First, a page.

Dali designed a pulley system for his studio that enabled paintings to be raised and lowered through a slotted floor so that he could paint at any level from a seated position. His huge canvasses needed to exit the studio via large second story windows from which they could be lowered for transport. After his wife’s death, the painting he was working on was left unfinished on this massive easel. In fact the entire home and its studio remained as it was upon his saddened departure.

We watched home movies of the artist at play and we walked around the pool with its harem-like cabana. His life seemed as surreal as his paintings. We bid goodbye to the marvelous views of the Port Lligat’s cove and drove off to my friend’s French village.

The interior and exterior of the Palua de la Musica Catalana, Barcelona, Spain, built in 1905-08, seats 2,200 and was designed by architect Lluísí Domènechi I Montaner, teacher of Antoni Gaudí.

Rumbling down the street where our friend lives we blasted La Marseillaise, France’s national anthem, triumphantly over our car’s sound system. We wanted her to know that we approved of her Francophile convictions and that we were friendly, playful Americans honoring the French.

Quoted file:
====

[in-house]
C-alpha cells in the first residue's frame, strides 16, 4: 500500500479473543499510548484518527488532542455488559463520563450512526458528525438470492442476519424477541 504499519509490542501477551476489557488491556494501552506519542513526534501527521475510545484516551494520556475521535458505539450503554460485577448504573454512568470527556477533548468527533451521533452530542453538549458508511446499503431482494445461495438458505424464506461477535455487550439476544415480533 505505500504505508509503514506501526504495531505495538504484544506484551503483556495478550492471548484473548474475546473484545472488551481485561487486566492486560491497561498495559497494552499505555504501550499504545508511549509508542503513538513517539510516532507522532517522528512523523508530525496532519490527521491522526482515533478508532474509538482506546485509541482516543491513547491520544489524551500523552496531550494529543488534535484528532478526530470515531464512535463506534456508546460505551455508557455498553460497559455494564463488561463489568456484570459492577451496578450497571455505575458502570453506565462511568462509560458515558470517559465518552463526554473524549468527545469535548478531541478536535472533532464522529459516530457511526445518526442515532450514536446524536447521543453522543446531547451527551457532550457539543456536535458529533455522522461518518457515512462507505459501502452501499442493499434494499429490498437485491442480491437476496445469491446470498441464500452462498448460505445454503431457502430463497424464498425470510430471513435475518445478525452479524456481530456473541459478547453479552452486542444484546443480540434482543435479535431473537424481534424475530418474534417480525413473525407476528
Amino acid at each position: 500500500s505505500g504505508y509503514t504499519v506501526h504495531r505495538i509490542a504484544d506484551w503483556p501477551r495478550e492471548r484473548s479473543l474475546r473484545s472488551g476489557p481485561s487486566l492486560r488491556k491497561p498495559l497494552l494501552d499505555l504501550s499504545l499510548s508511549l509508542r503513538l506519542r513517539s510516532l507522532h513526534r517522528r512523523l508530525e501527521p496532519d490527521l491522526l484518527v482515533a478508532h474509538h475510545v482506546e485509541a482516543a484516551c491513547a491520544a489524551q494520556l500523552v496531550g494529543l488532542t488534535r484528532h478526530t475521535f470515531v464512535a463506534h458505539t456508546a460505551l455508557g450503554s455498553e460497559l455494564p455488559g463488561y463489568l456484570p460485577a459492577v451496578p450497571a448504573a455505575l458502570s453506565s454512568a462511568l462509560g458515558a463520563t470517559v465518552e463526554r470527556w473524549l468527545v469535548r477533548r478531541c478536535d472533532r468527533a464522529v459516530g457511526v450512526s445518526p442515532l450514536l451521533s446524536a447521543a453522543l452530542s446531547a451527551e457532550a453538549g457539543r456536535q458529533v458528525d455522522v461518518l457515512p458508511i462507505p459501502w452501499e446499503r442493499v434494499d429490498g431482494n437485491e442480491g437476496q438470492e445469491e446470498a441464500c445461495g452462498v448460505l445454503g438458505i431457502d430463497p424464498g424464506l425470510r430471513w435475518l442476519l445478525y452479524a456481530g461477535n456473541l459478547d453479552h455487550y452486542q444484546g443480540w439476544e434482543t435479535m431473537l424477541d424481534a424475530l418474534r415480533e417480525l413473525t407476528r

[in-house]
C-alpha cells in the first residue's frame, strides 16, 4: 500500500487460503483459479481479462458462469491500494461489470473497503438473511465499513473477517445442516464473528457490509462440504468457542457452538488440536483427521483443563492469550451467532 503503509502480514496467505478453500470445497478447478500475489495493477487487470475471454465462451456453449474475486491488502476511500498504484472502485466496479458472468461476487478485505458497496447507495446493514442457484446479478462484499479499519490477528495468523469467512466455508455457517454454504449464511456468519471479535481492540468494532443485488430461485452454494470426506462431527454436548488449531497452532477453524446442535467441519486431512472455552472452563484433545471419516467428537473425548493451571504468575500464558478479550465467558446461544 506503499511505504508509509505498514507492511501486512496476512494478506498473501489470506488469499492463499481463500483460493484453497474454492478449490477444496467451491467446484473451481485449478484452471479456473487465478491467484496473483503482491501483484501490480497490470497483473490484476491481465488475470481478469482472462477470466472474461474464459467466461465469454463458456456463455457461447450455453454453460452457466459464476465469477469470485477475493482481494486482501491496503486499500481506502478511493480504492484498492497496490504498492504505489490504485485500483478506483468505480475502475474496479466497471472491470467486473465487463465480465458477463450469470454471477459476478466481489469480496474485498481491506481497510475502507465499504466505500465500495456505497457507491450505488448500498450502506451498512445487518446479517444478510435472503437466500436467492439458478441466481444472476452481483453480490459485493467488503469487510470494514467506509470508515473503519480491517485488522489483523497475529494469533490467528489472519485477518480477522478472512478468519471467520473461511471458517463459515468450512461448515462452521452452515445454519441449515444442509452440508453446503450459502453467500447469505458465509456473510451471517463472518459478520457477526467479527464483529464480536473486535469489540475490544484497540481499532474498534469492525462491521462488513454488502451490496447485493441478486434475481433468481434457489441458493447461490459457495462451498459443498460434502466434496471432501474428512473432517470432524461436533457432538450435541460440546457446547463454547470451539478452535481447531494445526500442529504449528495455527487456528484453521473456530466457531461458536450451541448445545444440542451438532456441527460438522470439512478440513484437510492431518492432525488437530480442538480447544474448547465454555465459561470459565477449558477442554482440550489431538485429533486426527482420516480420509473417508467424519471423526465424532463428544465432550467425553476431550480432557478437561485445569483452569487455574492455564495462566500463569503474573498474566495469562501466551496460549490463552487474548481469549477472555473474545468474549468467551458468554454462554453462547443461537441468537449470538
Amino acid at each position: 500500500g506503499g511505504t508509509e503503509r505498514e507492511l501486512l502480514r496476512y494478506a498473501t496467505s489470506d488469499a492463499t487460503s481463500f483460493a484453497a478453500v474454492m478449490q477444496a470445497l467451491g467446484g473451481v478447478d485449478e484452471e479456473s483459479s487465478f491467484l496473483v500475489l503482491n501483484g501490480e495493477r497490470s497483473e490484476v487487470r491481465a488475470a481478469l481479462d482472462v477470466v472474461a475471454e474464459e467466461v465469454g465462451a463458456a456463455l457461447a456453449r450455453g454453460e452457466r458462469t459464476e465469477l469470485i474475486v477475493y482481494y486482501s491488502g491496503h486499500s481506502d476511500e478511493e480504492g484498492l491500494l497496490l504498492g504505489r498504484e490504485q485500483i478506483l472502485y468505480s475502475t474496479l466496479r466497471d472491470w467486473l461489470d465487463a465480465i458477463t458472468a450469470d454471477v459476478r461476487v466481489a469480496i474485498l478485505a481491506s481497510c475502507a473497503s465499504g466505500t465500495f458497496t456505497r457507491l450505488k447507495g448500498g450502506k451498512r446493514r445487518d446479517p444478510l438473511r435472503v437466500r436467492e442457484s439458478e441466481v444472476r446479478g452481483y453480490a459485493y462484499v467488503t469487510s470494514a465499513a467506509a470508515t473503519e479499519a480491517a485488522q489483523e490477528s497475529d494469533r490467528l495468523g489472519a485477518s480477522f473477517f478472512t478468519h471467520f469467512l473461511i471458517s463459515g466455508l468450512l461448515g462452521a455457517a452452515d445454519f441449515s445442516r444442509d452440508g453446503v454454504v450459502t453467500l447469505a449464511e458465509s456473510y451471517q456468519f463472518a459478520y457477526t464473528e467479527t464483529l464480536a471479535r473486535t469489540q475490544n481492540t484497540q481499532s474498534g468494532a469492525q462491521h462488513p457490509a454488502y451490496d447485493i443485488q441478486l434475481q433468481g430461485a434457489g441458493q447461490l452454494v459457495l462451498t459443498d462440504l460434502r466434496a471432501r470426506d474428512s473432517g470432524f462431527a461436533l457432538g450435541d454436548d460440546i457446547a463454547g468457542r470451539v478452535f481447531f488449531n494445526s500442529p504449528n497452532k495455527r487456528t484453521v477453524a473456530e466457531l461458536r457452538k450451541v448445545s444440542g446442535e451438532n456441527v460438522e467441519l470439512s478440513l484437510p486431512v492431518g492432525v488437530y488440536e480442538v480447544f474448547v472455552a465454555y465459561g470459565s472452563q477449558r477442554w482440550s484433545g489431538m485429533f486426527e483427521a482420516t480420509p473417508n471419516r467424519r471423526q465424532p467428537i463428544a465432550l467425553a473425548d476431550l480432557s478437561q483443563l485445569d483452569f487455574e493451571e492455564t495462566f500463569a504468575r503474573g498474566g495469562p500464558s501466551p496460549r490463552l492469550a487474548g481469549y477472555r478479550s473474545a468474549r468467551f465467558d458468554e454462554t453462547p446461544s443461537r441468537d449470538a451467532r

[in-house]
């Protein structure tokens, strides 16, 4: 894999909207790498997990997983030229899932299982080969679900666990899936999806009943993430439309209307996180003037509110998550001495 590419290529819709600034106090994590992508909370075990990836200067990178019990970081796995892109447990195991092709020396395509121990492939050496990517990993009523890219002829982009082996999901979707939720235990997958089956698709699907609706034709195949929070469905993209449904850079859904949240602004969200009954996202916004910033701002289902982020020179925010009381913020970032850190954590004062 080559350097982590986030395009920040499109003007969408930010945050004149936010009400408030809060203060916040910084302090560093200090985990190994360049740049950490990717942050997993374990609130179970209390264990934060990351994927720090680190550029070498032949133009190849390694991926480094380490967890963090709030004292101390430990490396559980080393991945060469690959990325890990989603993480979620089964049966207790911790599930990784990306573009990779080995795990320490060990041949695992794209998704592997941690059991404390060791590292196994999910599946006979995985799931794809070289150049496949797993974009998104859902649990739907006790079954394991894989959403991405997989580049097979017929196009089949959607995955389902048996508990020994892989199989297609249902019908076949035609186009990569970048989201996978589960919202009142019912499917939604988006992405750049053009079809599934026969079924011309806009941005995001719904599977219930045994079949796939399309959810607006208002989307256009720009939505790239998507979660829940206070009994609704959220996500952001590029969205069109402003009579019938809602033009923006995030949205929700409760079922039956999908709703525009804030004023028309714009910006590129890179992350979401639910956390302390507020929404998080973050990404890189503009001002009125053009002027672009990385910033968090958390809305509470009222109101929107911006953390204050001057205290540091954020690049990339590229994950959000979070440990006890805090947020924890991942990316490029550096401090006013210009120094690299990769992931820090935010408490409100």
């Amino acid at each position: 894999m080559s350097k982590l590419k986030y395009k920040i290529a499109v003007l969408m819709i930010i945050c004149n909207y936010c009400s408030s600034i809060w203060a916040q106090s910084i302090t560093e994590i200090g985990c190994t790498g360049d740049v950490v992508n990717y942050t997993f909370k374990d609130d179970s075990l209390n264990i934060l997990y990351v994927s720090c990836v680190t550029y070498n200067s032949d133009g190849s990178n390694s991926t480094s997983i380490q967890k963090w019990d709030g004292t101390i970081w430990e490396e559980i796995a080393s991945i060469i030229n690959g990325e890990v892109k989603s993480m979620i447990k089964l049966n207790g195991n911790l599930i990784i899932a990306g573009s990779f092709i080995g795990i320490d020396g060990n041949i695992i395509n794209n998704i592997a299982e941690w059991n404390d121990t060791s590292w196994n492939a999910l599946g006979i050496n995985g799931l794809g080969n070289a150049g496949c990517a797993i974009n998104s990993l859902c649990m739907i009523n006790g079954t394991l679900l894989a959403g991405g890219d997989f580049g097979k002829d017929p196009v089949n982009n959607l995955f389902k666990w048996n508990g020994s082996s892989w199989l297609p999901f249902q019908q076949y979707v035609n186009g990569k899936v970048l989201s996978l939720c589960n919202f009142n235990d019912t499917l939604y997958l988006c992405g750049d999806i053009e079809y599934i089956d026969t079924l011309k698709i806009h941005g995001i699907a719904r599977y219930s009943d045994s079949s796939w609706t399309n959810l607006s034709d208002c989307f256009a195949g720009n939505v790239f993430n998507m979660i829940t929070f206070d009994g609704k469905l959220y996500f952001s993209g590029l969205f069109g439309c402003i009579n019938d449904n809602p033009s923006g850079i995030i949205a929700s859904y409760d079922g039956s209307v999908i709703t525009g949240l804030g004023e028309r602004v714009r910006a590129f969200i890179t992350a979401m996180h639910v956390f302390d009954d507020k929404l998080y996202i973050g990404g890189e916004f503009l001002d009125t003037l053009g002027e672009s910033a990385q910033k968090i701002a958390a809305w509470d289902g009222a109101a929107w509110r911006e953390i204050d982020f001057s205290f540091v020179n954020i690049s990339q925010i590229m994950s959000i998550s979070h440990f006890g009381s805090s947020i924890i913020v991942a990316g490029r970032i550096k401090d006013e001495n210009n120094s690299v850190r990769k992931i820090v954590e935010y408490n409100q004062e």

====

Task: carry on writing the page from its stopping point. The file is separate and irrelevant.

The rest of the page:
During our stay there we had a grand time exploring the markets and driving through the neighboring villages. The village of Espéraza holds a market on Sundays that was quite lively with a throwback feel of the ’60s and a flower-power atmosphere. Cheeses, produce, and artisan products of every nature seemed to be on offer.

On Monday we went to the larger village of Mirepoix where one of the region’s largest markets is held in a medieval square dating from the 1200s. There, vendors are surrounded by a backdrop of timber-framed houses (called colombage) and deep arcades with exposed beams, and they offer a similar variety of goods in a slightly more staid atmosphere.